What can I/should I do to prepare?

If you work with SMBs, particularly S Corporations, here are a few things you can do now to make sure your clients are in compliance.

Shareholder employees must be paid via W-2. It’s the law. Even if the amount owed in taxes is the same if your client pays themselves via 1099, they can receive penalties for doing so if they are required to pay via W-2.

FS-2008-25 states: Corporate officers are specifically included within the definition of employee for FICA (Federal Insurance Contributions Act), FUTA (Federal Unemployment Tax Act) and federal income tax withholding under the Internal Revenue Code.

Generally, an officer of a corporation is an employee of the corporation. The fact that an officer is also a shareholder does not change the requirement that payments to the corporate officer be treated as wages.

Shareholder employees must receive reasonable compensation before taking distributions. If you have S Corp owners that have received distributions and not paid themselves via a W-2, you might as well go ahead and paint a target on your back. Equally as dangerous are those S Corp owners who pay themselves an unreasonably low salary in an attempt to skirt payroll taxes. Based on the comments from the Treasury secretary, this is exactly the kind of thing the IRS will be looking for in their enforcement efforts. If you’re not sure if the owner’s salary is reasonable, use a tool like RCReports to pull a detailed reasonable compensation analysis for them.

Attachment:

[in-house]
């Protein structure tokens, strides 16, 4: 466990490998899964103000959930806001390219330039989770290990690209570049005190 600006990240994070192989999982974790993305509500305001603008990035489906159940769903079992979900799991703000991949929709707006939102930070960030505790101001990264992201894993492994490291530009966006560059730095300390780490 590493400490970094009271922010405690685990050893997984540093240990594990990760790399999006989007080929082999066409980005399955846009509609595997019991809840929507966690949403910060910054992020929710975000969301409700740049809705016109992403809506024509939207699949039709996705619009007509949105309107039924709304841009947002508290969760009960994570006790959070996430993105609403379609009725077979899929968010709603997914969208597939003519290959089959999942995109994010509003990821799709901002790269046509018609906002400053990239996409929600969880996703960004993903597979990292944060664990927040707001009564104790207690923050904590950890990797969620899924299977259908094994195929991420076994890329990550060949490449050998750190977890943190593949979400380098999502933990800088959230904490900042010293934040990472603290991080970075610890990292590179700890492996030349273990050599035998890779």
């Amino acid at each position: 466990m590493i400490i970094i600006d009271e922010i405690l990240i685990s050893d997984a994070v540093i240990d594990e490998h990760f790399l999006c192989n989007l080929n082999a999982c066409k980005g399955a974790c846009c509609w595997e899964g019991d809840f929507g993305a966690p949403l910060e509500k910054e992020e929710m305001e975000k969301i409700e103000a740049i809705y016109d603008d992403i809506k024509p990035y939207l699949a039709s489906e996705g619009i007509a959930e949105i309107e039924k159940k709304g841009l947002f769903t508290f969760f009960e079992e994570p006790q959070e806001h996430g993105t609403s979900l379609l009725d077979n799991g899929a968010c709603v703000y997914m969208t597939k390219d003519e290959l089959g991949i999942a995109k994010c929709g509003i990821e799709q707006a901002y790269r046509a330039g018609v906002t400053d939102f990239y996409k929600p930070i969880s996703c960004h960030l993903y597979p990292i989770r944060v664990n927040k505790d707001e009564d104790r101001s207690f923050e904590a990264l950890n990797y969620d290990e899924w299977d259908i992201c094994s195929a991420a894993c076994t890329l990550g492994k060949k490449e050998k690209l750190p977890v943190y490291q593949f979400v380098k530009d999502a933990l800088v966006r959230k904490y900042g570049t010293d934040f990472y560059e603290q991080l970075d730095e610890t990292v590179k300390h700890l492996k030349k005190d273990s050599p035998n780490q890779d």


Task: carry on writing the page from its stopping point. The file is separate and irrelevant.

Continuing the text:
You must have documentation to back up reasonable compensation. The IRS and tax courts have made it clear that “companies have the burden of showing that compensation is reasonable… and should keep records indicating the duties performed by its employees and the hours those employees worked.” (IRS Job Aid pg 12)

To put it another way, companies have the responsibility to demonstrate the reasonableness of the S Corp owner’s compensation, and the best way of doing so is with credible independent research and documentation.

What if my clients haven’t handled compensation correctly in the past?

There’s still time to fix any errors for 2022 returns, and we recommend you take care of that as soon as possible. But you may have clients that haven’t paid themselves via W-2 or didn’t take reasonable compensation in years prior and that can be trickier to handle.

While you can go back and amend prior year’s returns, it’s likely going to be time-consuming and expensive for you and your clients. Your other option is to simply wait and see if your client is chosen for an audit and handle it with the examiner if they are. Here’s a great article that details what you can do in the event of an IRS audit. As their advisor, you should consider both options for each specific client and decide on the best route forward.

The most important and practical thing you can do moving forward is have a proactive strategy when it comes to reasonable compensation. Make sure all your S Corp owners are paying themselves via W-2 and make it a requirement that each of your S Corp owners complete a reasonable compensation analysis every year that you can keep with your workpapers in case of future audit.

 

To learn more about other tax implications of the bill, read this article from Thomas A. Gorcynski, EA, USTCP.